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Lip Smackin' Good

Someday a soybean-oil lip balm created by NU engineering students could heal thousands of dry, cracked lips.

SoySmaks isn’t on the market yet, but the two students who developed the lip balm are hoping to commercialize it in the future.

Ginger Ivy Jo Wingate, a 22-year-old biological systems engineering and communications studies major from Adams, and Kelly Kinnison, a 21-year-old agricultural engineering major from Lexington, developed SoySmaks in 1999. That year, the lip moisturizer won the pair the Nebraska Soybean Board’s first Innovative Uses of Soybeans Contest and $1,000.

The students also received a $7,000 grant from the Soybean Board to do a consumer acceptance study of the product. They used part of the grant money to pay for lip balm containers and more SoySmaks ingredients. To find out what people think about the product, they gave test samples away and are looking into marketing possibilities.

The creation of the product began as a design project for a class in biological systems engineering and agricultural engineering taught by Curt Weller. Students had the option of entering the Soybean Board contest to fulfill the project requirements.

“Ginger and I were friends before the class,” Kinnison said. “And we thought, ‘Why don’t we work together and see if we can win some money?’”

Soybean boards in other states have given awards for products such as candles, adhesives, cleaners and crayons, according to Lois Ronhovde from the Nebraska Soybean Board. The NU students decided on lip balm.

“Ginger said, ‘Wouldn’t it be cool to start a cosmetic line with soy oil in it?’” Kinnison said.

And the research for the soy cosmetic line began.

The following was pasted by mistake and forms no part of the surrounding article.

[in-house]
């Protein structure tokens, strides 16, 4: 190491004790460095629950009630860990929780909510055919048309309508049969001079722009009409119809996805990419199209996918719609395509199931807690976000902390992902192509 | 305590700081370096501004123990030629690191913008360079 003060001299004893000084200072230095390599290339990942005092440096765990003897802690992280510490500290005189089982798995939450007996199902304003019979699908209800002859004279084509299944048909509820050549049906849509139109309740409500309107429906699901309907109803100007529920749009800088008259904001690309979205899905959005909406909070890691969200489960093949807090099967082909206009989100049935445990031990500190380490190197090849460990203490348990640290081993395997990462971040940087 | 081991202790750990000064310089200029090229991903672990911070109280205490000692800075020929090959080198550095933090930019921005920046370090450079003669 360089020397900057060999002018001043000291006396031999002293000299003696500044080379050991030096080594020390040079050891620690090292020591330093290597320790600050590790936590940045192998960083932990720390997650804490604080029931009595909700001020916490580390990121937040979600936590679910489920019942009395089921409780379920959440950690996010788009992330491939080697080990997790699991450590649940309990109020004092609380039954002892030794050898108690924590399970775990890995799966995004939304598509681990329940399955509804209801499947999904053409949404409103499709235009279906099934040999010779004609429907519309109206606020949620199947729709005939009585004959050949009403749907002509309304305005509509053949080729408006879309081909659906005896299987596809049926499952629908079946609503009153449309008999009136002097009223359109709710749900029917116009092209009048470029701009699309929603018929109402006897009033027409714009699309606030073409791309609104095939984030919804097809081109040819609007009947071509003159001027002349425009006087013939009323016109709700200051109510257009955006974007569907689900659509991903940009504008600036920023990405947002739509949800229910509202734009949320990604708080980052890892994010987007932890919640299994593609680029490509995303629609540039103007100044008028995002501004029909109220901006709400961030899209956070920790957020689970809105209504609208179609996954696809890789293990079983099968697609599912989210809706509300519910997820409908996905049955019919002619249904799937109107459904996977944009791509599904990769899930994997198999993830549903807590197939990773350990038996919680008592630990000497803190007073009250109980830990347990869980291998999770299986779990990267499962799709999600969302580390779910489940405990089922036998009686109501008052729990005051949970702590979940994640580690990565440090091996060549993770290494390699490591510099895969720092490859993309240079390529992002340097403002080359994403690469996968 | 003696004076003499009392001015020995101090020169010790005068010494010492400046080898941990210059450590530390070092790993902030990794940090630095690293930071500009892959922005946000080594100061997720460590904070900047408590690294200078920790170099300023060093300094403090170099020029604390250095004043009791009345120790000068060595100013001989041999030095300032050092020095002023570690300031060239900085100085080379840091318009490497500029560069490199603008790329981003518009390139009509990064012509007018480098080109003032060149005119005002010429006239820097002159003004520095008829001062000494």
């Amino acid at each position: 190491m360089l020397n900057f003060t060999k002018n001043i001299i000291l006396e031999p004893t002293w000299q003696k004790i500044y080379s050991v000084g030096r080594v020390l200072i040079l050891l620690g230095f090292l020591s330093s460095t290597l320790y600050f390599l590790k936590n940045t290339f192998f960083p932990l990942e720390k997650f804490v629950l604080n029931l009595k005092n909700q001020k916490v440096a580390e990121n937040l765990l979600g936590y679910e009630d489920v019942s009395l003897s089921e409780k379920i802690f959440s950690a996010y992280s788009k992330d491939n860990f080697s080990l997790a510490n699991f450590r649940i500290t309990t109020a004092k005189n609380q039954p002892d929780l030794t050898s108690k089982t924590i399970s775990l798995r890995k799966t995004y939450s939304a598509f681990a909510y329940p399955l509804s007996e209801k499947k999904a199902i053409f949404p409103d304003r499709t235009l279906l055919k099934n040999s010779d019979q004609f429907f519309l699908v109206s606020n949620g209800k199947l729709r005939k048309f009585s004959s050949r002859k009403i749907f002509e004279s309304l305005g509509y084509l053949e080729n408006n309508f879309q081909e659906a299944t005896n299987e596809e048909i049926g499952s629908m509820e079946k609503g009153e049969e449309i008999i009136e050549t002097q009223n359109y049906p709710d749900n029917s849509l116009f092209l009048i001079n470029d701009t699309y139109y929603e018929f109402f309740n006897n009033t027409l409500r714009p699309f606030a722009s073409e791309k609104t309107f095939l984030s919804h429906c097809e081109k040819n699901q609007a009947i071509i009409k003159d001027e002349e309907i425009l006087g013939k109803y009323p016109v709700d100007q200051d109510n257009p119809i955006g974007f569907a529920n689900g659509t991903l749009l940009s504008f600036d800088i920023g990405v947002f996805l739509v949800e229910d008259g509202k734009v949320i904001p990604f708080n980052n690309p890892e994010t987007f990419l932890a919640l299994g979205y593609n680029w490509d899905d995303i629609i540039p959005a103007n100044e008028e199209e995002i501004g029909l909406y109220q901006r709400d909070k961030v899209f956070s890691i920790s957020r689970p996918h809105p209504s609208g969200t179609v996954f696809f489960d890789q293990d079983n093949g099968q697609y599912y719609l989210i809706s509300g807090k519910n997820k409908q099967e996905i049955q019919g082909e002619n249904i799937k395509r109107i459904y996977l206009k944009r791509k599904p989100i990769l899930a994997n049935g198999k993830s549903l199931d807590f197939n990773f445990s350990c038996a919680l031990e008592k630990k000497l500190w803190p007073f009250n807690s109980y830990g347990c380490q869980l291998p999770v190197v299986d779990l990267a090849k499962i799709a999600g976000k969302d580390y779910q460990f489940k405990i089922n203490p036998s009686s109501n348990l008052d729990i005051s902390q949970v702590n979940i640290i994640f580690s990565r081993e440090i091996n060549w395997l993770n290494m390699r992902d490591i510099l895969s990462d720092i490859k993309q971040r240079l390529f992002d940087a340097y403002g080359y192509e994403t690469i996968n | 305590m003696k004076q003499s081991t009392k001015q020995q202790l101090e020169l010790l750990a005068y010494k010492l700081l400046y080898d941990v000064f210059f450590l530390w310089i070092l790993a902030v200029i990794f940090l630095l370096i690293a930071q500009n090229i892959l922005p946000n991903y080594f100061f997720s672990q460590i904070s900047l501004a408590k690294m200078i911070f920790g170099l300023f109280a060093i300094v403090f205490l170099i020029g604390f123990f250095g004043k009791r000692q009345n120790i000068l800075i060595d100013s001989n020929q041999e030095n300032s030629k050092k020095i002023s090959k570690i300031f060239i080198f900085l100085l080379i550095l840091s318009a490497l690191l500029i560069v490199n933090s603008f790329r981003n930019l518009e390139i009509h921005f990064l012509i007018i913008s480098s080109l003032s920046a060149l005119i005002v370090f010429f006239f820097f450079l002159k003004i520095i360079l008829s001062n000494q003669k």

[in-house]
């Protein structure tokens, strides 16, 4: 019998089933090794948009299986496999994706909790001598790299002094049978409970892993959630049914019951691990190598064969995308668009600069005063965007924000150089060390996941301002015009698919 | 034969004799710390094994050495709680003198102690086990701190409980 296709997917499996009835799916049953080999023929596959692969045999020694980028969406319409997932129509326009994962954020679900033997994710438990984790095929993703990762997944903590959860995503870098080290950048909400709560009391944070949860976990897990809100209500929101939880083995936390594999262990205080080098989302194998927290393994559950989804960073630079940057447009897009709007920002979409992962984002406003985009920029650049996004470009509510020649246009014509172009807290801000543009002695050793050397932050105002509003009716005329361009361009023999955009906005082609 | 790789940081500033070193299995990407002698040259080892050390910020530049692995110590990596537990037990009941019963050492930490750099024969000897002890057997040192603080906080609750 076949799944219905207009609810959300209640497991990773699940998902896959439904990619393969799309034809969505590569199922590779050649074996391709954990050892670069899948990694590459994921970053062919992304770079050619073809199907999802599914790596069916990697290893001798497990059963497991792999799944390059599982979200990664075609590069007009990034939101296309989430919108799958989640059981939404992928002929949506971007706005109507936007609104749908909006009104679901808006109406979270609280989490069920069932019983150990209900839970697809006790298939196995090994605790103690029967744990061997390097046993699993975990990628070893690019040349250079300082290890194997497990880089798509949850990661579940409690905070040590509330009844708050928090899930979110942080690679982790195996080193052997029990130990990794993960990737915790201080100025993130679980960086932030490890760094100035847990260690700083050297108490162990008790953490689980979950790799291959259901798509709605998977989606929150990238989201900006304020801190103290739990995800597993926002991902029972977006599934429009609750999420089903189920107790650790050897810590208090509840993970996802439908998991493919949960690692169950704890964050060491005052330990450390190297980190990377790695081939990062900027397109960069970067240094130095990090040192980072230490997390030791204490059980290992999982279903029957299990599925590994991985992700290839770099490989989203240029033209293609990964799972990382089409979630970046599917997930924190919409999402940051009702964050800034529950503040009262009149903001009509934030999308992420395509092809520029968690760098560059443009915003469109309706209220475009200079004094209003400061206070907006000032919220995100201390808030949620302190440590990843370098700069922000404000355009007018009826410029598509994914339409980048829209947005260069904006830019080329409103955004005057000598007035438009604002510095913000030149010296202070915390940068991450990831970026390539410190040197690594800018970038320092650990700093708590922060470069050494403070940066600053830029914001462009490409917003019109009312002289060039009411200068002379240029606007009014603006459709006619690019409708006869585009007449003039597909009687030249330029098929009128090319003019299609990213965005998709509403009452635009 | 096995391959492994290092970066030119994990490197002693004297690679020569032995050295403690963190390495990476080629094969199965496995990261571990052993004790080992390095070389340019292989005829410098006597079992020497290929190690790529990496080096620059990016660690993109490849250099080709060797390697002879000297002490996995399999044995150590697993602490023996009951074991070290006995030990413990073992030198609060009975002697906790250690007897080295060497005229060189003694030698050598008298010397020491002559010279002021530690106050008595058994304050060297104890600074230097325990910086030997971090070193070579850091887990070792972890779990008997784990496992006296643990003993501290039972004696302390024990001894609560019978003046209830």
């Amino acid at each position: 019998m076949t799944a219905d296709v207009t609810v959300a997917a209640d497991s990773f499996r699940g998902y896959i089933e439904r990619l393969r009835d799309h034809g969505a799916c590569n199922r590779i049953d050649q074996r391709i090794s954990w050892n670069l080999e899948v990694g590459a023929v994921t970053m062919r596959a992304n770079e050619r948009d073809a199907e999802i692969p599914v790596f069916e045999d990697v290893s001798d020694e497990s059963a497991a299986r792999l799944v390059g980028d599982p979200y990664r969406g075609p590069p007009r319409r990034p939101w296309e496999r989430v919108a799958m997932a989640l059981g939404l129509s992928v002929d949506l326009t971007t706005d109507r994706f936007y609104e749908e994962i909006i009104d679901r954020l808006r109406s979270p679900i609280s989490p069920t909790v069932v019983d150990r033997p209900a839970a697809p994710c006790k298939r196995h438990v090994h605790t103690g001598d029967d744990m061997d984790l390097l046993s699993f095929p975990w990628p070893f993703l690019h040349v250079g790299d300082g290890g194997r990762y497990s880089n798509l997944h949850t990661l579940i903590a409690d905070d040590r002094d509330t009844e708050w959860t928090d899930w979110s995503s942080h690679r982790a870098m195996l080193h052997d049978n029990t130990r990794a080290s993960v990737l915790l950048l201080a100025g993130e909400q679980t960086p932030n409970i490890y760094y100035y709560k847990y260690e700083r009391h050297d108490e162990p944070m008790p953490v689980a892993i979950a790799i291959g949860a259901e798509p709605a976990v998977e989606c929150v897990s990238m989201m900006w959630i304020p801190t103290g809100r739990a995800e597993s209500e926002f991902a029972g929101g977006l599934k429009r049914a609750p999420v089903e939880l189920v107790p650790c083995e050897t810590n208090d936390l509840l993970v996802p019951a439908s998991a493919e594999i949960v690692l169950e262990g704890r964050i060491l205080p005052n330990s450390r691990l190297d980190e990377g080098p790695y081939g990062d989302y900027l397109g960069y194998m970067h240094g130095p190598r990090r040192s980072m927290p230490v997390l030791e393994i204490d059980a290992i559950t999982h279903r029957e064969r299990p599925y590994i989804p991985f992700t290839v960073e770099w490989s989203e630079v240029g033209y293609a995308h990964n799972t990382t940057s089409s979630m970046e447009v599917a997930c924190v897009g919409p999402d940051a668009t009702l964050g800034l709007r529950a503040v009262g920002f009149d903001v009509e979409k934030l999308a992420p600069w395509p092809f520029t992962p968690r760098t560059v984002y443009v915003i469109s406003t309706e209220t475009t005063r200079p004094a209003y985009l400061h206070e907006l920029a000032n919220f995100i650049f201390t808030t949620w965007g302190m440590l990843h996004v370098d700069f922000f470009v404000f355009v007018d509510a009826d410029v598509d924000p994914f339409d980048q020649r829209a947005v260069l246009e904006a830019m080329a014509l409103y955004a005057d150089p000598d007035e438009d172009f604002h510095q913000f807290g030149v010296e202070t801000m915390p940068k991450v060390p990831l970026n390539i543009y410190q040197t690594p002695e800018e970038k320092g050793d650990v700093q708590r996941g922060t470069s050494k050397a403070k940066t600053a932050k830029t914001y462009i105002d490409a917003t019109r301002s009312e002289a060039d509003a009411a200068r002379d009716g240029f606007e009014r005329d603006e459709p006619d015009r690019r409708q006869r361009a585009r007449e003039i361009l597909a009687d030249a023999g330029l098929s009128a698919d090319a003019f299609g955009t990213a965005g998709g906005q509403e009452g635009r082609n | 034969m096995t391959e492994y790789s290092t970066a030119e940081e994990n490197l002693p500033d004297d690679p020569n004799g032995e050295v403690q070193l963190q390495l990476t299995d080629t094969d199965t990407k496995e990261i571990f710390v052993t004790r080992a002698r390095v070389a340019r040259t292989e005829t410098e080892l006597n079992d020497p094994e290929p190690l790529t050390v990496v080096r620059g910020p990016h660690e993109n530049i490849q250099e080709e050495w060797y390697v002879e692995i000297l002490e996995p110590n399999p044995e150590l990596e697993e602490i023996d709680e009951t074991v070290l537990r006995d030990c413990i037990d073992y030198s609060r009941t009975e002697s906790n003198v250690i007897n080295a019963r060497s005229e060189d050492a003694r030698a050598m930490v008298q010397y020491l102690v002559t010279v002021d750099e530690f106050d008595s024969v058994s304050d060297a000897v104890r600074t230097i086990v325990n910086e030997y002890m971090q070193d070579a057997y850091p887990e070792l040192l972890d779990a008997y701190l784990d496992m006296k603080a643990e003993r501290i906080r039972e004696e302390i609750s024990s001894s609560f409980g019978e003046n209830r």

The students tested melting points of commercial lipstick and blended different amounts of ingredients. They incorporated concepts such as viscosity, which they had studied in class, into the design.

But the major breakthrough in creating the winning product came by trying again and again.

“The first few tries were horrible,” Kinnison said. “One was too runny, the other too hard. It took about a week and a half of trying every day before we came up with a product that worked.”

The final product is clear and soft enough to apply to lips with little pressure. SoySmaks contains antioxidants to prevent the soy balm from going rancid. For now, it comes only in peppermint flavor.

“It’s been a great adventure,” Wingate said about the project. “We never thought we could make or even invent something as undergraduate students.”

— Michelle Oliver

The Right Place at the Right Time

Everyone gets a wild idea now and then, but not everyone is lucky enough to find out if that idea really works. Mingsheng Liu just happened to be in the right place at the right time.

Plans for Othmer Hall, the chemical engineering addition, were still on the drawing board when Liu interviewed for a faculty position in architectural engineering. After he moved to Omaha, he followed up to see if he could contribute to the project.

Liu met with people from NU’s Facilities Management & Planning and the DLR Group. Facilities Management is overseeing the construction project for the university, and DLR is the project architect.

Liu’s idea, adopted by the project team, is expected to increase indoor air quality and save the university money in utility costs.

Othmer Hall, scheduled for completion in 2002, will feature a renovated air-handling unit. An air-handling unit typically functions as a dedicated system in an area of a building. In this design, three units are integrated to provide heating and cooling to most of the entire building. The unit provides 100 percent outside air to the office, funneling the return air to the laboratory section of the building.

“This is a more efficient design,” Liu says. Here’s why. Recirculation of outside air in the laboratory is expected to lower ventilation and reheat energy consumption. And worker productivity should improve as more fresh air (100 percent compared with 10 percent) is pumped into the office area.

Liu joined the NU faculty from Texas A&M University, where he received his Ph.D. in mechanical engineering. He completed his undergraduate and master’s degrees at the Harbin Institute of Architectural and Civil Engineering in China, specializing in heating, ventilating and air conditioning engineering.

Othmer Hall will house the Chemical Engineering Department, Office of the Dean, research laboratories and classrooms. Catherine Wagner and Jim Hines, Facilities Management and Planning, and Don Horkey, DLR Group, are managing the teams of engineers and technicians involved in the $24 million project.

After an initial investment, Liu predicts the systems may save up to 20 percent energy.
“These systems could be used in other public buildings,” he says, “and the cost savings would be substantial.”

— Deb Derrick